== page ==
margaret theresa


history + mother and son (requested by anonymous).


Prognathism is well recorded as a trait of several historical individuals. The most famous case is that of the House of Habsburg, among whom mandibular prognathism was a family trait; indeed, the condition is frequently called “Habsburg Jaw” as a result of its centuries-long association with the family. Among the Habsburgs, the most prominent case of mandibular prognathism is that of Charles II of Spain, who had prognathism so pronounced he could neither speak clearly nor chew as a result of generations of politically motivated inbreeding.

plot twist (buzzfeed, hire me)

Corbyn continued to stare into the mirror of Erised as Prime Minister May turned to face him and removed her wig.  In the corner of his eye on the back of her head’s reflection in the pane he saw movement and turned to see reflected in the glass…

“Thatcher!  They… they said you were dead!” Jeremy squealed, too afraid to even take a step back.

“No… not dead, only weakened, forced to act through the body of another,” said Margaret Thatcher, whose face had taken residence on the back of Theresa May’s head.  “Possessing my humble servant to get this far.  The blood of the poor can sustain me, but not give me a body of my own.  But, once I acquire the power of Brexit… then I shall have all the power I need to return as Britain’s iron Lady.  Now, Jeremy, where is Article 50?”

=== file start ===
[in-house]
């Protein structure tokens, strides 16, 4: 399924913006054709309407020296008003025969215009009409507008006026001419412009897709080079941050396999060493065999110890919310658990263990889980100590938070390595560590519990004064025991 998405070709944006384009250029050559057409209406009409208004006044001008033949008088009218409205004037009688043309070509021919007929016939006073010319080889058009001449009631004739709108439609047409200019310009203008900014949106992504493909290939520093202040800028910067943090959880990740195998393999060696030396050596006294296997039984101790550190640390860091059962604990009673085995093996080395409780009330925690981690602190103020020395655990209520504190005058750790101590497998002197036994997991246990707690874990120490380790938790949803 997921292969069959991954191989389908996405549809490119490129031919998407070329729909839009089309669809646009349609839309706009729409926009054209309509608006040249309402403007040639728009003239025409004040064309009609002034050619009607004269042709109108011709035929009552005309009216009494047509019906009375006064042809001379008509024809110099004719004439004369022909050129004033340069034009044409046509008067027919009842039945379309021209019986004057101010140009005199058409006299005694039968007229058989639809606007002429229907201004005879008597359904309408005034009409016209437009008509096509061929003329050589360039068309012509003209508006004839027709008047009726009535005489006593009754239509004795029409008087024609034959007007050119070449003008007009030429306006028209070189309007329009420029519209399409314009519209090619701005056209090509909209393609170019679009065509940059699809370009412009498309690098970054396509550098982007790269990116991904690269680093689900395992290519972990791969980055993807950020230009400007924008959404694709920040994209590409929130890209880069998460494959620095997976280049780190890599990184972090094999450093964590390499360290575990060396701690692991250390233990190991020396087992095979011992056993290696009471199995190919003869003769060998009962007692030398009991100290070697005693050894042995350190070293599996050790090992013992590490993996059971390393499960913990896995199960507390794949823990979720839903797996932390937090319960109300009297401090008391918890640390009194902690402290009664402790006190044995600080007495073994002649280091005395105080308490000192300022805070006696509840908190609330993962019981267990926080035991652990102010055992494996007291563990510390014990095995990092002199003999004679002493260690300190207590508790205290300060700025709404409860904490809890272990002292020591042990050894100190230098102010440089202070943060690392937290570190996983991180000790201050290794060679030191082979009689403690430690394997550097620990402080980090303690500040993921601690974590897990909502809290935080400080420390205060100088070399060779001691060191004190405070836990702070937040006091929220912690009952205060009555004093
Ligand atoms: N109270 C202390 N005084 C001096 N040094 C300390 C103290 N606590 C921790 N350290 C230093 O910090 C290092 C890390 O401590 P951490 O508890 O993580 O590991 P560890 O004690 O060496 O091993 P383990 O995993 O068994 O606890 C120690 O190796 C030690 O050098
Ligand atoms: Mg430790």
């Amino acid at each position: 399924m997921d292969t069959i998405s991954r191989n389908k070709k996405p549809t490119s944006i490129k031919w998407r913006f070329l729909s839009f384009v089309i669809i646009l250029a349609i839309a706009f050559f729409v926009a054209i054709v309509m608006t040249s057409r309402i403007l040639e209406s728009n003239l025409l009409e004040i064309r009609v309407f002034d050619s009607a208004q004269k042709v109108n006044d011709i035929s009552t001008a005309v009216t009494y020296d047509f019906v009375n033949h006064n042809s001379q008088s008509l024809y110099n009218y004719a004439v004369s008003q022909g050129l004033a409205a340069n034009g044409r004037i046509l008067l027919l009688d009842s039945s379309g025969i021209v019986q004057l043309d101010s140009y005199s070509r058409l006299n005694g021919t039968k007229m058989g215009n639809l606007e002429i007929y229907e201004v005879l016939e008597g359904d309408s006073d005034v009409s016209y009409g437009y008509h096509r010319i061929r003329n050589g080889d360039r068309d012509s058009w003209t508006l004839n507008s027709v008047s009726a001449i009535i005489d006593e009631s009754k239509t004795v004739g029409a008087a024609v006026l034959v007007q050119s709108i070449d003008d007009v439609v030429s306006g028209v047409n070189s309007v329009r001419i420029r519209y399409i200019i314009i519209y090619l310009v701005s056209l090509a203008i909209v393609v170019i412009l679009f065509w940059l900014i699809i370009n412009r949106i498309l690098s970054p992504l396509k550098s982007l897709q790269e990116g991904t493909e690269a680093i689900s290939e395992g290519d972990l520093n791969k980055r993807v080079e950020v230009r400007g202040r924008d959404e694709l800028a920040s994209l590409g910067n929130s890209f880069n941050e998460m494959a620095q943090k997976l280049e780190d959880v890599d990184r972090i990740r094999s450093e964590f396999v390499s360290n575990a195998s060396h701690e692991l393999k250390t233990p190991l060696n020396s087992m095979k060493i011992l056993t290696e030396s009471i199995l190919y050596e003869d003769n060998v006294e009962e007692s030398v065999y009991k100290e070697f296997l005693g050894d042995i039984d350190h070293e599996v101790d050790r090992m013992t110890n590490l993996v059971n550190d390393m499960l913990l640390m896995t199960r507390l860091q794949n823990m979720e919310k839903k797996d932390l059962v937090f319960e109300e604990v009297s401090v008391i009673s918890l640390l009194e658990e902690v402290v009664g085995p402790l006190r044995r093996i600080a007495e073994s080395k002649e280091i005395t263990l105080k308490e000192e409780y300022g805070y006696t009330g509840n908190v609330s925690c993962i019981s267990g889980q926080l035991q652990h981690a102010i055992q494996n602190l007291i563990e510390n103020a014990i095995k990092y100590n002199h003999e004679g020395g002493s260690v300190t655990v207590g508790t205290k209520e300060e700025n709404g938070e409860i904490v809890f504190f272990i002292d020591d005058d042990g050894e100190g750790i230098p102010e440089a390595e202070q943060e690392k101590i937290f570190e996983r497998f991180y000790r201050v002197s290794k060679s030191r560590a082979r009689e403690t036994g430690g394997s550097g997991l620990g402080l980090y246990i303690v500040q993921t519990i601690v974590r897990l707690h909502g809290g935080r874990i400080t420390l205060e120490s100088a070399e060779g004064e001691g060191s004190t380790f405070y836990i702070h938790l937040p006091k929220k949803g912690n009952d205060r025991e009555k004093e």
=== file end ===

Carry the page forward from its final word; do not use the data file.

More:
Las Meninas, (details) by Diego Velázquez, 1656.

The painting shows a large room in the Royal Alcazar of Madrid during the reign of King Philip IV of Spain, and presents several figures, captured, according to some commentators, in a particular moment as if in a snapshot. Some look out of the canvas towards the viewer, while others interact among themselves: the young Infanta Margaret Theresa is surrounded by her entourage of maids of honour ; just behind them, Velázquez portrays himself working at a large canvas. Velázquez looks outwards, beyond the pictorial space to where a viewer of the painting would stand.
In the background there is a mirror that reflects the upper bodies of the king and queen. They appear to be placed outside the picture space in a position similar to that of the viewer, although some scholars have speculated that their image is a reflection from the painting Velázquez is shown working on. Others speculate that Velázquez represents himself painting the Infanta Margaret Theresa, the King and the Queen just entering the room, causing the freezing of all the figures in their movements.